Editor’s Note: To document history as it happens, journalists must find time for their mental health

By Mari Devereaux, Co-Editor-In-Chief

Something most people can agree on is the last year has been a lot. It has been more than 365 days since COVID-19 was declared a global pandemic, and the stress of living in it seems to increase with each passing day.

Around 525,000 people in the U.S. have died due to COVID-19, and millions more have lost their jobs, experienced food insecurity and been unable to pay rent or see family for extended periods of time.

On top of this stress, mass protests over systemic racism and police brutality, along with extreme weather such as wildfires, hurricanes and snowstorms have pushed many people to the breaking point.

As journalists, we have our own sources of daily stress. For me, this comes in the form of juggling work for classes and internships, running a newsroom, motivating myself to get out of bed and eat during depressive episodes, worrying about family members who have tested positive for COVID-19 and, more recently, realizing that I missed payments for six months’ worth of electric bills.

Journalists also often accumulate anxiety from reporting on serious, monumental topics on a daily basis with no break or sense of relief.

We listen to sources in tears over the phone and on Zoom, describing how COVID-19 stole their final moments—and in some cases, weeks—with a loved one. We speak with those who don’t know what they will do to put food on the table and those who contracted COVID-19 and will physically never be the same. We hear from those who have lost their businesses and livelihoods due to the pandemic.

We do this because it is our job and these stories are too important to go untold. We do it because we care, and we hope that telling these stories will inspire those in power to take action and help. But over time, it takes a toll.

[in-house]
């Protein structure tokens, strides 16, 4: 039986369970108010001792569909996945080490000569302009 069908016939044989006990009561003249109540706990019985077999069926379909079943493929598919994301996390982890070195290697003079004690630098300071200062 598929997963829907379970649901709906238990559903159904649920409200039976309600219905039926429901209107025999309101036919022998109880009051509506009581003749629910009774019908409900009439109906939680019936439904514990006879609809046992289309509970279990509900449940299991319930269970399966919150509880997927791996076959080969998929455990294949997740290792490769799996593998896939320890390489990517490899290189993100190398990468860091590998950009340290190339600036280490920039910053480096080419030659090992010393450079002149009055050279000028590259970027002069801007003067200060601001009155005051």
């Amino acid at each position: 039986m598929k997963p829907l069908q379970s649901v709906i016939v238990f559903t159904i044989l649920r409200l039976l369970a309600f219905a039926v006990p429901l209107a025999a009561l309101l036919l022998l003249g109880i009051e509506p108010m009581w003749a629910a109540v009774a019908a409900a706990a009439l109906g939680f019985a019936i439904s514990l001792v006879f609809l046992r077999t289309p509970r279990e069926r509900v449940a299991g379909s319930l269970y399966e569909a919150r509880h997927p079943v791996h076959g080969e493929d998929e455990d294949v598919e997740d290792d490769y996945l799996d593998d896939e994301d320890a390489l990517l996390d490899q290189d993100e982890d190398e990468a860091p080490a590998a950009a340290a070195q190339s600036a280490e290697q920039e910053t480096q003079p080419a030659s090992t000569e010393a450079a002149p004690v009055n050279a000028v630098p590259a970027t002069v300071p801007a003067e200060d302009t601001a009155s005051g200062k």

According to preliminary results from a 2020 survey by the Reuters Institute for the Study of Journalism and the University of Toronto, 70% of international journalists surveyed indicated they suffer from psychological distress as a result of reporting during the pandemic.

Within that group, 26% had clinically significant anxiety and symptoms that align with generalized anxiety disorder. Another 11% of respondents reported symptoms of post-traumatic stress disorder due to traumatic COVID-19-related events.

Even if we aren’t actively working on a story, constantly immersing ourselves in daily news that features few positive stories can magnify the inescapable gloom and doom.

Student and professional journalists I have talked to frequently share the wear-and-tear of this career on their mental health, especially during a time like this. The general sentiment is usually that we have to just push through it because “the news never stops.”

But if journalists burn themselves out in the long haul, then what? Who will be left to report on these issues? We need to take care of ourselves in the short term and allow ourselves to take breaks, rather than spiraling out of control. This may mean investing in therapy, finding a relaxing outlet for our stress or putting a limit on the amount of work we do weekly.

Welcomed vaccinations aside, this pandemic isn’t ending any time soon, and we won’t last if we keep sprinting through this marathon.

As journalist Al Tompkin wrote in July 2020 for the daily Poynter briefing “Covering COVID-19,” reporters are affected by current events just like the general population and experience many of the same hardships.

“Stories about racial tension, economic instability and a pandemic are not just stories you are covering about other people; they are your own stories as well,” Tompkin wrote.

It is difficult to balance the demands of our jobs with our own needs, but we have to do it, so we can continue to provide important information and hold those in power accountable. Just like doctors, nurses and all frontline workers, it is imperative that journalists take care of themselves so they are able to serve the public